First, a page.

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Lombok needs NetBeans fans (and Idea too...)

Posted by fabriziogiudici on July 29, 2009 at 11:12 PM PDT

Project Lombok has been talked about at the JavaPosse mailing list. In short, it's a tool that hooks into the compiler for generating boilerplate code, driven by annotations, for things such as JavaBean bound properties. For more information, have a look at the project website.

Now, I'm a big fan of this kind of tools. I think that Java-the-language is mature and has reached the limit in the feature / complexity ratio; that is, any major improvement will ineluctably make it too complex, towards a direction that C++ has experienced fifteen years ago. Any new idea go to new languages, please. But tools such as Lombok could bring a lot of benefits into the language, just relying on the annotation support.

One of the most recurrent criticism about this approach is for poor integration with the IDE - e.g. auto-completion not working and such. For this reason, Lombok has got a plugin-or-such that hooks into Eclipse too. Of course, specific work is needed for every IDE, and the Lombok guys are also working on support for NetBeans, but none of them is a NetBeans guy, so they'd like to get some help. It's a thing that could fit well with the recent NetDEV initiative.

BTW, they'd like to support IDEA too, but being closed source, they don't know what to do. Roman, if you're listening and you think it's a good idea... do you think that something could be done?

Comments

BTW, I don't see how an implementation detail of the compiler (one vs two processors) makes a language simpler or more complex. "Simple" to me means how it is easy to learn and predictable.

The language is still the same. And if you don't want those features,you don't activat them. I personally wouldn't use Lombok for all the things its authors are putting into it, but only for a subset.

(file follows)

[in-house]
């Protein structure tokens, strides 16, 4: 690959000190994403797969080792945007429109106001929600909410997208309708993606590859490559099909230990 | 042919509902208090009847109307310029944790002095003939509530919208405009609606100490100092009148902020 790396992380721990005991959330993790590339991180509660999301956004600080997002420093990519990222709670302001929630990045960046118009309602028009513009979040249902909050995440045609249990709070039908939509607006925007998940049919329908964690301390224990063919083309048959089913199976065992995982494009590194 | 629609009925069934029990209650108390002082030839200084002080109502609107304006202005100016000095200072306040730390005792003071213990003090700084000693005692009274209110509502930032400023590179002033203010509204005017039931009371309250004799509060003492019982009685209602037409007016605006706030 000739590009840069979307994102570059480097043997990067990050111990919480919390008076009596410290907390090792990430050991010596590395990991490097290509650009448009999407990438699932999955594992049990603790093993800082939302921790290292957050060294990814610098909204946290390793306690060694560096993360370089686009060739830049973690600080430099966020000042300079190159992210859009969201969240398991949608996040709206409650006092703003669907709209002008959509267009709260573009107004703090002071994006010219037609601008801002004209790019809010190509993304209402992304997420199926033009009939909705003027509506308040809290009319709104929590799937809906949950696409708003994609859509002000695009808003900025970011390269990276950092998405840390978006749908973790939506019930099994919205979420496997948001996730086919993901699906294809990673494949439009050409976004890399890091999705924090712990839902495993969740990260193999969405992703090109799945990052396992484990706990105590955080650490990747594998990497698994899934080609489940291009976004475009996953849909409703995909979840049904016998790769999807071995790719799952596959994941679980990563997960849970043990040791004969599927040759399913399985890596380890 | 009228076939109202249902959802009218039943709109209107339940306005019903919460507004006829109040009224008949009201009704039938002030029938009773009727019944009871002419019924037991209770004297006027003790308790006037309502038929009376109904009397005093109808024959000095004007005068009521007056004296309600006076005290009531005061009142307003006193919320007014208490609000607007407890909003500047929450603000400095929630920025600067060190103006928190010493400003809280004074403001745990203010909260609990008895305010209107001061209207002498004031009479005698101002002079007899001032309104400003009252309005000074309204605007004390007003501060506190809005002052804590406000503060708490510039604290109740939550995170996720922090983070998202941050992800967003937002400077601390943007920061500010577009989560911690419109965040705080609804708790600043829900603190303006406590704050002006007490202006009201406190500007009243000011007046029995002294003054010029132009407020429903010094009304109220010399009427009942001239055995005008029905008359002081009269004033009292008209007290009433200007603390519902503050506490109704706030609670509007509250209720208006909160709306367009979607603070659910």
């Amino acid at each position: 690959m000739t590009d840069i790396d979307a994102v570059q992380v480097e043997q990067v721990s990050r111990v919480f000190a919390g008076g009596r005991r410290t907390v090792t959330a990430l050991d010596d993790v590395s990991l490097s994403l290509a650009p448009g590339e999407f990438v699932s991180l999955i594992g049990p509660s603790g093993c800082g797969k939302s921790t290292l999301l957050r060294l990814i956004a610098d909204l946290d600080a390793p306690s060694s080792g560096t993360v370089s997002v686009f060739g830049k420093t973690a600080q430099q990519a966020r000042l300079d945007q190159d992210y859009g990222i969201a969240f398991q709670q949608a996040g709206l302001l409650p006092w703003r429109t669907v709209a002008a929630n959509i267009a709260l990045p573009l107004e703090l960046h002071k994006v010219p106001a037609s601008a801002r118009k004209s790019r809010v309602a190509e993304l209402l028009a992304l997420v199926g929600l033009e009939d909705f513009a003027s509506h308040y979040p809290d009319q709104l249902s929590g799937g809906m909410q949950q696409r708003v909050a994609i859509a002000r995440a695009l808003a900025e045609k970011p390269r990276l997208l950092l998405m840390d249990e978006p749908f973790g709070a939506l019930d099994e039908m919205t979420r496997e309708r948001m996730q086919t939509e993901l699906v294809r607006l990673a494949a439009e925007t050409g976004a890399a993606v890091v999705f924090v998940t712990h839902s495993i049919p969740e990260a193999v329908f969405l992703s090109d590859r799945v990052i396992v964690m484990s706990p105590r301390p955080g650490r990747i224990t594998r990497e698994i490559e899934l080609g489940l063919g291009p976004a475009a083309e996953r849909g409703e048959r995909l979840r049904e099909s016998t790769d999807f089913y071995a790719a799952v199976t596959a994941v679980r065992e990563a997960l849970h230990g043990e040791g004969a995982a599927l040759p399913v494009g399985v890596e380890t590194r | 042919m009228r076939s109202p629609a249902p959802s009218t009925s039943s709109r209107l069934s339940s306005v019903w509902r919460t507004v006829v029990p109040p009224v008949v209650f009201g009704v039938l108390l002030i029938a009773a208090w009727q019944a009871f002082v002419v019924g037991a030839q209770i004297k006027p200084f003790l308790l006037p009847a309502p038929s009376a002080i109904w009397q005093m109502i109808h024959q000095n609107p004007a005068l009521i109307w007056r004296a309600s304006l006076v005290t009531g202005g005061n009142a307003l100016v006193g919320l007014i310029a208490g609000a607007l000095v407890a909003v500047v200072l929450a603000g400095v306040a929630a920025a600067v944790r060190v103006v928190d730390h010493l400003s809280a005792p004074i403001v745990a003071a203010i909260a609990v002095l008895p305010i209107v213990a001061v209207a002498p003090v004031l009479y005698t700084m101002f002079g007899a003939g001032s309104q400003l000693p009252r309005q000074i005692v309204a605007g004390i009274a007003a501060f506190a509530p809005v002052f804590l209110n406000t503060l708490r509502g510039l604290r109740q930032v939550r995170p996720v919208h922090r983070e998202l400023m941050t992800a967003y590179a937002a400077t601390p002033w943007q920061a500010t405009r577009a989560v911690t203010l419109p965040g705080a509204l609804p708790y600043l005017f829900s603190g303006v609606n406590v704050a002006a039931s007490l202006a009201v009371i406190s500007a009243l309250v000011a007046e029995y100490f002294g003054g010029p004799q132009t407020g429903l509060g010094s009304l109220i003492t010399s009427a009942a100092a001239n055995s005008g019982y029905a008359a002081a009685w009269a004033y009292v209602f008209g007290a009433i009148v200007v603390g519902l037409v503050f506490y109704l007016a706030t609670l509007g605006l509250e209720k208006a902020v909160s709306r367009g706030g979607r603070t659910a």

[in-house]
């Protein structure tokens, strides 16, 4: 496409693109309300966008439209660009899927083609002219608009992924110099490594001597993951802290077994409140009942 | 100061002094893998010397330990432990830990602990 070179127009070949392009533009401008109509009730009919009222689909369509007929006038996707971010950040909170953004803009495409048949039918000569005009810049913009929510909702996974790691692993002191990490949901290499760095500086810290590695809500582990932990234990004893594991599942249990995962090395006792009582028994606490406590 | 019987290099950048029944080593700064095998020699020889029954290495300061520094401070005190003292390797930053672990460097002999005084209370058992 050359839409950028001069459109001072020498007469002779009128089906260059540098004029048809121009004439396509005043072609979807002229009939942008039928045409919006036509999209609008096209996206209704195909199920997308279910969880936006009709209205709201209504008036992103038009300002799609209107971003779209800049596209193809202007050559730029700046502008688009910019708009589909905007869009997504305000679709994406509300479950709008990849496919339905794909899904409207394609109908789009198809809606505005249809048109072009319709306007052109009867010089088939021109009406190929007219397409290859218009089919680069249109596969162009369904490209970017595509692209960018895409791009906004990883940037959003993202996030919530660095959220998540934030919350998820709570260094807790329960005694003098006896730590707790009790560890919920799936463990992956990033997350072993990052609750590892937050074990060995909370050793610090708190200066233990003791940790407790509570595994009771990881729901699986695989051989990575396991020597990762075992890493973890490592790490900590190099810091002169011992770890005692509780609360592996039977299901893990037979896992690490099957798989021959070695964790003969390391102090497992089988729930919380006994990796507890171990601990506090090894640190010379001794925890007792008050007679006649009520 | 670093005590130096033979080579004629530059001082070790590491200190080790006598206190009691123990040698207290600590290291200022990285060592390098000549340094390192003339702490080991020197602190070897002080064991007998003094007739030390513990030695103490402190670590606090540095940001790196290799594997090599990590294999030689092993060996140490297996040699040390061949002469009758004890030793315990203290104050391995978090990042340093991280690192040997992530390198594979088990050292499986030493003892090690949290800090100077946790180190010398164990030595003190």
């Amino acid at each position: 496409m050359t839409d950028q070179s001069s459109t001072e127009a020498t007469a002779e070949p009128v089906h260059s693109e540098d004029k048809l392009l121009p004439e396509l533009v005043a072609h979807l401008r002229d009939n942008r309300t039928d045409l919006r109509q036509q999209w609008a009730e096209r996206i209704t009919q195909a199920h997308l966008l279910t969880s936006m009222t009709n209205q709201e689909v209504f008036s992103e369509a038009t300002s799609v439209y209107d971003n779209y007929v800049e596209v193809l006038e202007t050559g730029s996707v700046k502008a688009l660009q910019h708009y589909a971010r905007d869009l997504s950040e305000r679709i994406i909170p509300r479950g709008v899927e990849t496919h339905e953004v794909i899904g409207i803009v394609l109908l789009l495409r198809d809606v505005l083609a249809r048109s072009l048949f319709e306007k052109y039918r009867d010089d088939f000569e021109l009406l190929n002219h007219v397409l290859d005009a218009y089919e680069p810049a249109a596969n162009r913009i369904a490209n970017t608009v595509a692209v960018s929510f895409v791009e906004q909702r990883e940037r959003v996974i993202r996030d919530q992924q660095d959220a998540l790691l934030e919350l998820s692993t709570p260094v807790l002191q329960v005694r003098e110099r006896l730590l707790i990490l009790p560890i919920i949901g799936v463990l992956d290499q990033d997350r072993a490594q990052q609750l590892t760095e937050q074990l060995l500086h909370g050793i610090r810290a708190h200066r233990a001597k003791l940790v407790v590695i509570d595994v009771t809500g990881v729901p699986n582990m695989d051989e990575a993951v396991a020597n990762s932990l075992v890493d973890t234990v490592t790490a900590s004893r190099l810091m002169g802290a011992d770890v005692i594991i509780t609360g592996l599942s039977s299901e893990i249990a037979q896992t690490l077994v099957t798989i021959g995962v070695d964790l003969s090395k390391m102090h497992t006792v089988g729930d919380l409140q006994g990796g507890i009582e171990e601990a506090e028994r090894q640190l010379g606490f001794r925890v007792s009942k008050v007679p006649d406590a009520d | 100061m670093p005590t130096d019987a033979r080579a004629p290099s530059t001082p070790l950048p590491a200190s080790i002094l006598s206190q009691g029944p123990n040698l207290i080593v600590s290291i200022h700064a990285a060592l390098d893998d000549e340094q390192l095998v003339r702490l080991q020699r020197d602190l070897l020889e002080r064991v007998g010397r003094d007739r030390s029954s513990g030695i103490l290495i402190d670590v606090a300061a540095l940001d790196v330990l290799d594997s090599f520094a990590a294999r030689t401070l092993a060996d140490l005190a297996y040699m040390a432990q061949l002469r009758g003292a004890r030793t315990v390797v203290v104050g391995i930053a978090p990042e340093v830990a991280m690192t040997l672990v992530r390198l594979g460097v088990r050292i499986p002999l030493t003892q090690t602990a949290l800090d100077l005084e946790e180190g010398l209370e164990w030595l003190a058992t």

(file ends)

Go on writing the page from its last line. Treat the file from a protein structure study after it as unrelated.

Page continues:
How is a language with dozens of new features implemented as two sequentially applied processors (Lombok and javac) simpler that a language with dozens of new features specified by the language specification and implemented as one processor (javac)? It defies logic.

These are controversial topics. In any case, you're not trading the complexity of closures / etc with generics; generics are already here and they IMO brought java to the complexity threshold. Now, whatever you add, with the exception of very simple stuff, will pass that threshold.

Fabrizio, Let me disagree with you. Java-the-language has not reached the limit in the feature / complexity ratio. Compared to the implementation of generecs such concepts as properties or lets say closures are relatively simple. The real reason becuase such projects as Lombok and http://code.google.com/p/javabuilders/wiki/ClassBuilder appear is because Sun as the "master" java don't want to add properties or closures to java language. That's sad...

Aren't annotations supposed to provide some kind of meta-information for the runtime but not recommended to modify/alter compiled code. How am I, poor reader of the code, supposed to know what the heck is Lombok doing behind the scenes or how can I debug it? I had a brief look at the Lombok website and its docs, I don't think this is a proper wokaround for Java's missing "features".